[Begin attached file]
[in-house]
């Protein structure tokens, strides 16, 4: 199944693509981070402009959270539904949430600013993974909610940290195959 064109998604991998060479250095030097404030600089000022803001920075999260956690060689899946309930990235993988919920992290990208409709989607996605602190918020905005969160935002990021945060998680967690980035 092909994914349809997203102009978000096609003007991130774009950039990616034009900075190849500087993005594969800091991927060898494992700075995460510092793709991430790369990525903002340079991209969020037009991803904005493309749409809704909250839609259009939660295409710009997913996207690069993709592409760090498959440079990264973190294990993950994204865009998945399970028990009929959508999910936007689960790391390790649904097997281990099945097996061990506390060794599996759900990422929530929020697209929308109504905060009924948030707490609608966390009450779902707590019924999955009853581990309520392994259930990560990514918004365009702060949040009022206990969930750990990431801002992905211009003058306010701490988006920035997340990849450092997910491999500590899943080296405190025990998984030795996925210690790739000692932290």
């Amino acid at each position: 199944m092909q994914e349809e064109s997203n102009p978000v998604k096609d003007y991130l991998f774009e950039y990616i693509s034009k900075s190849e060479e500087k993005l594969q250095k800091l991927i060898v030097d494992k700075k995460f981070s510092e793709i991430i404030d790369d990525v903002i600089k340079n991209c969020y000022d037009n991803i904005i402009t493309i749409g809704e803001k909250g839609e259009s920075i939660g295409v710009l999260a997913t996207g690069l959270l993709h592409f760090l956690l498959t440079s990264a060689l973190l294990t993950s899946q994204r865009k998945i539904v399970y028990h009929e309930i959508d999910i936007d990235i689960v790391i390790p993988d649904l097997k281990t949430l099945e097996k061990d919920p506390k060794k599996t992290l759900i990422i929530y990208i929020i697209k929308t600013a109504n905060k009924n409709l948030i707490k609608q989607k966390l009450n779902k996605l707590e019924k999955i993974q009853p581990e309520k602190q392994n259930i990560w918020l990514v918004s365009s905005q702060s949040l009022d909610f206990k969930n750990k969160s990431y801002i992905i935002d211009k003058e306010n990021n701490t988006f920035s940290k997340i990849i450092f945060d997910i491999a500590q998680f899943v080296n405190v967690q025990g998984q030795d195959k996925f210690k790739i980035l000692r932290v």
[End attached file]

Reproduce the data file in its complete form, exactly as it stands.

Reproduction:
[in-house]
């Protein structure tokens, strides 16, 4: 199944693509981070402009959270539904949430600013993974909610940290195959 064109998604991998060479250095030097404030600089000022803001920075999260956690060689899946309930990235993988919920992290990208409709989607996605602190918020905005969160935002990021945060998680967690980035 092909994914349809997203102009978000096609003007991130774009950039990616034009900075190849500087993005594969800091991927060898494992700075995460510092793709991430790369990525903002340079991209969020037009991803904005493309749409809704909250839609259009939660295409710009997913996207690069993709592409760090498959440079990264973190294990993950994204865009998945399970028990009929959508999910936007689960790391390790649904097997281990099945097996061990506390060794599996759900990422929530929020697209929308109504905060009924948030707490609608966390009450779902707590019924999955009853581990309520392994259930990560990514918004365009702060949040009022206990969930750990990431801002992905211009003058306010701490988006920035997340990849450092997910491999500590899943080296405190025990998984030795996925210690790739000692932290």
């Amino acid at each position: 199944m092909q994914e349809e064109s997203n102009p978000v998604k096609d003007y991130l991998f774009e950039y990616i693509s034009k900075s190849e060479e500087k993005l594969q250095k800091l991927i060898v030097d494992k700075k995460f981070s510092e793709i991430i404030d790369d990525v903002i600089k340079n991209c969020y000022d037009n991803i904005i402009t493309i749409g809704e803001k909250g839609e259009s920075i939660g295409v710009l999260a997913t996207g690069l959270l993709h592409f760090l956690l498959t440079s990264a060689l973190l294990t993950s899946q994204r865009k998945i539904v399970y028990h009929e309930i959508d999910i936007d990235i689960v790391i390790p993988d649904l097997k281990t949430l099945e097996k061990d919920p506390k060794k599996t992290l759900i990422i929530y990208i929020i697209k929308t600013a109504n905060k009924n409709l948030i707490k609608q989607k966390l009450n779902k996605l707590e019924k999955i993974q009853p581990e309520k602190q392994n259930i990560w918020l990514v918004s365009s905005q702060s949040l009022d909610f206990k969930n750990k969160s990431y801002i992905i935002d211009k003058e306010n990021n701490t988006f920035s940290k997340i990849i450092f945060d997910i491999a500590q998680f899943v080296n405190v967690q025990g998984q030795d195959k996925f210690k790739i980035l000692r932290v």